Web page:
Who inspires you?
People who genuinely give back to the community.
People who do the things I cannot do - especially people in the creative industry, like musicians, artists and actors.
People that ooze intelligence and have depth.
What's the best lesson your mum or dad ever taught you?
My mum has always told me never to harm other people.
What might surprise people about you?
I used to rap in high school.
Do you have any hidden talents?
I can rap?
If you could pick any superpower in the world, what would it be and why?
To live forever. I don’t think I can get bored... and I’d love to see how the world develops in the next 100-200 years. I really don’t understand people who say they wouldn’t want to live forever!
If you could give one piece of advice to others, what would it be?
To live without regrets.
What's your favorite dish to cook if you want to impress someone? And what could someone cook to impress you?
I used to cook omelettes for my wife (then girlfriend) in college. My wife’s spicy pork with kimchi and vegetables is insane...
What's your favorite city in the world and why?
Such a difficult question. I loved Amsterdam - the centre, anyway. The houses, canals, and streets feel like a fantasy land. They have great coffee, beer, cocktail bars and restaurants. I love that everything is within walking distance and that there are lots of museums and history.
What's your go-to shower or karaoke song?
Korean: Drunken Tiger - I Want You. English: Linkin Park/Jay Z - Numb/Encore. As for shower vs. karaoke singing: It's karaoke, all day err’day! RIP Chester.
When was the last time you were really scared?
When my wife had to undergo surgery.
What's the best gift that anyone's ever bought you?
A holiday to Japan with my brother, from my parents.
What do you think is your best and worst quality?
Best: I think I’m able to make people feel comfortable.
Worst: I’m very emotional.
What's the best way to make up after a fight?
What's your guilty pleasure?
Glass(es) of nice whiskey.
What's the best compliment you've ever had?
That I’m funny.
If you could have dinner with any one person living or dead, who would it be and why?
Noam Chomsky or Tupac.
What's your biggest regret?
Not living a more motivated, action-packed, multi tasking, proactive life. But I’ve come to terms with the fact that I’m not mentally, intellectually or physically built for that. Also, not reading more.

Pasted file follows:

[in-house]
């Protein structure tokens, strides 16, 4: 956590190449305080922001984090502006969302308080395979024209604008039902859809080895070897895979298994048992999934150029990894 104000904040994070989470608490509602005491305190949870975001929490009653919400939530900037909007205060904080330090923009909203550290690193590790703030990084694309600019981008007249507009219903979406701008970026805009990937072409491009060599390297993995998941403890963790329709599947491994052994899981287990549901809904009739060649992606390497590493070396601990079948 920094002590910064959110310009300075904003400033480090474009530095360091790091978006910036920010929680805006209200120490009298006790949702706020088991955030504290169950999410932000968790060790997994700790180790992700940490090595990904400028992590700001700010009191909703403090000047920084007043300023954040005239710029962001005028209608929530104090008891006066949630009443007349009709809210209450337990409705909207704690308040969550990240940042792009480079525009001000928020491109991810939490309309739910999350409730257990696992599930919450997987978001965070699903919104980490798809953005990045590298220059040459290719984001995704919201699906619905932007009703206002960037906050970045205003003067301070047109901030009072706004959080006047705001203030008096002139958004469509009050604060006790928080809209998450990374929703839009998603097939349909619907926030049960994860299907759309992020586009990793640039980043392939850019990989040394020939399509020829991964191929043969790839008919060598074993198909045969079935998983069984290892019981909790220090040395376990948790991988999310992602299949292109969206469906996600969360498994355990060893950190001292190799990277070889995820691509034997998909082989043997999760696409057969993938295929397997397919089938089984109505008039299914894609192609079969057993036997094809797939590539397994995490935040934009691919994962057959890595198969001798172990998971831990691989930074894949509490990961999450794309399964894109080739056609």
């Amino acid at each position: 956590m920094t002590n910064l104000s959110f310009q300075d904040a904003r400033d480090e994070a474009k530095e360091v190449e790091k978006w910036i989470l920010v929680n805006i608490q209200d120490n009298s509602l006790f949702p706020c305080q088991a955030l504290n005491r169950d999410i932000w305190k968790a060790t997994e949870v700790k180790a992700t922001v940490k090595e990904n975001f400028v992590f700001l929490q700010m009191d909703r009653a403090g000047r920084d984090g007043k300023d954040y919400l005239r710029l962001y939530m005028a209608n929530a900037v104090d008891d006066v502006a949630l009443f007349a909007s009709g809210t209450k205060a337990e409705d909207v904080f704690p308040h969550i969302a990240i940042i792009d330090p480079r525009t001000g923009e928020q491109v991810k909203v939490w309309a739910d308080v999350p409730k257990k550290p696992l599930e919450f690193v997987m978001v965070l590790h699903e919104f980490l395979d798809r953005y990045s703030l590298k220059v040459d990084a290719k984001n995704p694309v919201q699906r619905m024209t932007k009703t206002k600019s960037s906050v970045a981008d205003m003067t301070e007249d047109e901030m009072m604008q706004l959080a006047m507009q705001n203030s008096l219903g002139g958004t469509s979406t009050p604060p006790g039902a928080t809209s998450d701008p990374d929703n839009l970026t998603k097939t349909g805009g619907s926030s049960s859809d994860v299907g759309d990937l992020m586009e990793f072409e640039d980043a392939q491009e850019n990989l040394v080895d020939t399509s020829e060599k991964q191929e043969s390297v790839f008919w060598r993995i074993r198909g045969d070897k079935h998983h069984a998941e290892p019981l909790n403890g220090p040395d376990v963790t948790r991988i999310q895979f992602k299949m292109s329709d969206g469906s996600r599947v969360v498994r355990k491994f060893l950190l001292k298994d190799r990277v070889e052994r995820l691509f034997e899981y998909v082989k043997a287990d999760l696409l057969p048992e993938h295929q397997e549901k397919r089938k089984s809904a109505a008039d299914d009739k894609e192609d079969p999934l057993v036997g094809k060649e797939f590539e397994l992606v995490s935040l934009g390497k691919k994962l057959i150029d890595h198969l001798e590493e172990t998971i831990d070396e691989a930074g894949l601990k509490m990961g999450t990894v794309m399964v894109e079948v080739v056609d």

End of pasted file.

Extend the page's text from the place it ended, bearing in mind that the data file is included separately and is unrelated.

If you could give one key piece of advice to your younger self, what would it be?
Study harder in college. Read more.
What are your hopes and dreams for the future?
Open this shop in 6 months, open another two in two years, franchise it globally. My hope is to make lots of money, retire early and look into philanthropy. I also want to open a restaurant in the next 2-3 years.
What's one thing you'd never give up for anyone else?
If your life were a movie or reality TV show, what would it be called and why?
40 Year Old Virgin haha! Or really, Master Of None - finding true love, trying to find success as a minority, and most importantly - traveling and eating great food.
Of all of your life accomplishments so far, what are you most proud of?
Marrying the only love of my life.
Three key items on your bucket list?
Sky diving; traveling to over 120 countries (especially Peru, South America in general and Bhutan); and going to the top restaurants in the world.
What are the first things you notice in a person?
The way they talk, and their appearance (looks, fashion etc).
What are some of your biggest pet peeves?
Obnoxious, arrogant, racist, xenophobic, ignorant, judgmental, shallow, cynical, hypocritical people.
What are three of the most attractive qualities in another person?
When it's intellectual, understanding, empathetic, comforting people I can learn from.
What's the secret to finding happiness, in your opinion?
Being happy with who you are, living without regrets.
What's one of your most epic childhood memories?
In high school, we were at a club and my friend Young came to pick us up. He was 16, didn’t have a license (probably never drove) and brought his car to the club. He picked up 7 guys in a Toyota Prado. We were enjoying the ride, bumping the new Talib Kweli album (which I paid $20 for in 2001 - A LOT OF MONEY IN HIGH SCHOOL!) and he suddenly decides to take a right turn. In normal circumstances it would have been ok, but he was going 100km/h. The car skidded left on two wheels, hit the curb and flipped 2 times. We would have hit a wall but somehow we landed, right-side-up, inside a man hole that was under construction. Nobody was seriously injured and to this day, nobody knows why he took the right turn. He claims he knew a short cut. We think he was just a bad driver. I still avoid a ride in his car. It’s also interesting because one of our friends who was in the car, Aaron, is now a rapper and recently released a track with Talib Kweli! Full circle.
If you knew you had one year left to live, what would you change about the way you're living right now and why?
I’d travel more, and eat more with my favourite people.
How do you get through life's challenges when things get tough - any particular mindset or mantras that you rely on as a go-to?
Whenever I’m in a difficult situation, I always think about other people that are going through a lot more than I am. There are terminally ill people, people starving and refugees who have lost families and it would be very selfish of me to complain about challenges unrelated to that.